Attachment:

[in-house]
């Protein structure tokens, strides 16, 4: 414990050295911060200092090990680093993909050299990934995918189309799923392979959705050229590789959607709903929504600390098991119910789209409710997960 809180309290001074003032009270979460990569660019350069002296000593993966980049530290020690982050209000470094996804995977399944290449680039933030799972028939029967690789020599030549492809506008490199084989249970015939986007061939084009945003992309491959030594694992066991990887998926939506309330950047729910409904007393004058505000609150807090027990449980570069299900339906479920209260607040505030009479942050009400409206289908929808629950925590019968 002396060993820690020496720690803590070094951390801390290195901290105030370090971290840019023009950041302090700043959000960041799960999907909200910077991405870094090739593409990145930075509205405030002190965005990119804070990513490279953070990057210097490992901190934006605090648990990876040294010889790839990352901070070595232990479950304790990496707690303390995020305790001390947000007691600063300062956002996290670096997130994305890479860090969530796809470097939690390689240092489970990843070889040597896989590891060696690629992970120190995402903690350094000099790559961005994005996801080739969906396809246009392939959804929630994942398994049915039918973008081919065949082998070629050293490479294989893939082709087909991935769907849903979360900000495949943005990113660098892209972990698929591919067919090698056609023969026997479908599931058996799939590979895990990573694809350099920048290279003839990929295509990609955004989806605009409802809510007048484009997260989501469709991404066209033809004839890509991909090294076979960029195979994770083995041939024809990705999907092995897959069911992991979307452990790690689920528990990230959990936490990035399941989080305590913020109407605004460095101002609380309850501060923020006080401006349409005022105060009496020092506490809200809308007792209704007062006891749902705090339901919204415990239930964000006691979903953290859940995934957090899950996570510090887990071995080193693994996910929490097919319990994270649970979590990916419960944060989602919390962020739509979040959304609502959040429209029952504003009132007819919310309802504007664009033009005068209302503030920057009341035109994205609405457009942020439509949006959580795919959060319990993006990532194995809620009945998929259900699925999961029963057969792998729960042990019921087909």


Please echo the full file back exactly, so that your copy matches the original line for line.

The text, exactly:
[in-house]
């Protein structure tokens, strides 16, 4: 414990050295911060200092090990680093993909050299990934995918189309799923392979959705050229590789959607709903929504600390098991119910789209409710997960 809180309290001074003032009270979460990569660019350069002296000593993966980049530290020690982050209000470094996804995977399944290449680039933030799972028939029967690789020599030549492809506008490199084989249970015939986007061939084009945003992309491959030594694992066991990887998926939506309330950047729910409904007393004058505000609150807090027990449980570069299900339906479920209260607040505030009479942050009400409206289908929808629950925590019968 002396060993820690020496720690803590070094951390801390290195901290105030370090971290840019023009950041302090700043959000960041799960999907909200910077991405870094090739593409990145930075509205405030002190965005990119804070990513490279953070990057210097490992901190934006605090648990990876040294010889790839990352901070070595232990479950304790990496707690303390995020305790001390947000007691600063300062956002996290670096997130994305890479860090969530796809470097939690390689240092489970990843070889040597896989590891060696690629992970120190995402903690350094000099790559961005994005996801080739969906396809246009392939959804929630994942398994049915039918973008081919065949082998070629050293490479294989893939082709087909991935769907849903979360900000495949943005990113660098892209972990698929591919067919090698056609023969026997479908599931058996799939590979895990990573694809350099920048290279003839990929295509990609955004989806605009409802809510007048484009997260989501469709991404066209033809004839890509991909090294076979960029195979994770083995041939024809990705999907092995897959069911992991979307452990790690689920528990990230959990936490990035399941989080305590913020109407605004460095101002609380309850501060923020006080401006349409005022105060009496020092506490809200809308007792209704007062006891749902705090339901919204415990239930964000006691979903953290859940995934957090899950996570510090887990071995080193693994996910929490097919319990994270649970979590990916419960944060989602919390962020739509979040959304609502959040429209029952504003009132007819919310309802504007664009033009005068209302503030920057009341035109994205609405457009942020439509949006959580795919959060319990993006990532194995809620009945998929259900699925999961029963057969792998729960042990019921087909």